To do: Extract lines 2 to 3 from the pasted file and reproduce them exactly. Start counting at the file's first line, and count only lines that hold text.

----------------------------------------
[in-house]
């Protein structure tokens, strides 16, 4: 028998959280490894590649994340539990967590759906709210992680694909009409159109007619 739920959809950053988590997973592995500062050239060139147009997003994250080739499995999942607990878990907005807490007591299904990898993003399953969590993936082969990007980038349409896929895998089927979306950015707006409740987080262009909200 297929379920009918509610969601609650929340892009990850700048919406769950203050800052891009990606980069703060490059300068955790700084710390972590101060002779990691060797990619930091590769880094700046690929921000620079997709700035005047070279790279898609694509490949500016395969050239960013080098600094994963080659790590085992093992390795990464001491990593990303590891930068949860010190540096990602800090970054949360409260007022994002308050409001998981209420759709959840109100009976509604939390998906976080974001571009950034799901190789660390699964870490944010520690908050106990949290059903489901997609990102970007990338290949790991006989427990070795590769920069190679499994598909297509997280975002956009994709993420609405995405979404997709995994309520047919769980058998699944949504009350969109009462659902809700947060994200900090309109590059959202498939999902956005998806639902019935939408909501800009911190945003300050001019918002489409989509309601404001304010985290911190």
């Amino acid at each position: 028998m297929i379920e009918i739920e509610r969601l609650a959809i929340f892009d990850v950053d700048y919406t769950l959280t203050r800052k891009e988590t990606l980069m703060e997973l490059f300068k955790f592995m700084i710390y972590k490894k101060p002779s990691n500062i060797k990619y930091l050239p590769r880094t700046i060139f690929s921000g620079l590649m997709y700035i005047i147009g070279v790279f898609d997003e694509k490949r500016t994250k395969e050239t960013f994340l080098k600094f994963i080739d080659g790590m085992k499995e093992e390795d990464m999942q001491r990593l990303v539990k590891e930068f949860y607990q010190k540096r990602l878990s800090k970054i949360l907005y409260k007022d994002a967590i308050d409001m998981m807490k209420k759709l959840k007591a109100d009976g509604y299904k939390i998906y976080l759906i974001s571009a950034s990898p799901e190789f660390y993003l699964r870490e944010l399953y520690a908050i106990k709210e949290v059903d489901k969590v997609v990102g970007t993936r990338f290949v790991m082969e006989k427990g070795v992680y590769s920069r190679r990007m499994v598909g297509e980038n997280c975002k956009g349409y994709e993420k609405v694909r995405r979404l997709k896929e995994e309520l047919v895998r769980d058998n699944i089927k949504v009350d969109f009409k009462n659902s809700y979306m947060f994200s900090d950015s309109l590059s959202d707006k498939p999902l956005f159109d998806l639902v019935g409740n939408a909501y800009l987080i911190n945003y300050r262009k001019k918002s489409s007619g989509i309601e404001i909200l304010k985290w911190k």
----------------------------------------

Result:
């Protein structure tokens, strides 16, 4: 028998959280490894590649994340539990967590759906709210992680694909009409159109007619 739920959809950053988590997973592995500062050239060139147009997003994250080739499995999942607990878990907005807490007591299904990898993003399953969590993936082969990007980038349409896929895998089927979306950015707006409740987080262009909200 297929379920009918509610969601609650929340892009990850700048919406769950203050800052891009990606980069703060490059300068955790700084710390972590101060002779990691060797990619930091590769880094700046690929921000620079997709700035005047070279790279898609694509490949500016395969050239960013080098600094994963080659790590085992093992390795990464001491990593990303590891930068949860010190540096990602800090970054949360409260007022994002308050409001998981209420759709959840109100009976509604939390998906976080974001571009950034799901190789660390699964870490944010520690908050106990949290059903489901997609990102970007990338290949790991006989427990070795590769920069190679499994598909297509997280975002956009994709993420609405995405979404997709995994309520047919769980058998699944949504009350969109009462659902809700947060994200900090309109590059959202498939999902956005998806639902019935939408909501800009911190945003300050001019918002489409989509309601404001304010985290911190």
């Amino acid at each position: 028998m297929i379920e009918i739920e509610r969601l609650a959809i929340f892009d990850v950053d700048y919406t769950l959280t203050r800052k891009e988590t990606l980069m703060e997973l490059f300068k955790f592995m700084i710390y972590k490894k101060p002779s990691n500062i060797k990619y930091l050239p590769r880094t700046i060139f690929s921000g620079l590649m997709y700035i005047i147009g070279v790279f898609d997003e694509k490949r500016t994250k395969e050239t960013f994340l080098k600094f994963i080739d080659g790590m085992k499995e093992e390795d990464m999942q001491r990593l990303v539990k590891e930068f949860y607990q010190k540096r990602l878990s800090k970054i949360l907005y409260k007022d994002a967590i308050d409001m998981m807490k209420k759709l959840k007591a109100d009976g509604y299904k939390i998906y976080l759906i974001s571009a950034s990898p799901e190789f660390y993003l699964r870490e944010l399953y520690a908050i106990k709210e949290v059903d489901k969590v997609v990102g970007t993936r990338f290949v790991m082969e006989k427990g070795v992680y590769s920069r190679r990007m499994v598909g297509e980038n997280c975002k956009g349409y994709e993420k609405v694909r995405r979404l997709k896929e995994e309520l047919v895998r769980d058998n699944i089927k949504v009350d969109f009409k009462n659902s809700y979306m947060f994200s900090d950015s309109l590059s959202d707006k498939p999902l956005f159109d998806l639902v019935g409740n939408a909501y800009l987080i911190n945003y300050r262009k001019k918002s489409s007619g989509i309601e404001i909200l304010k985290w911190k």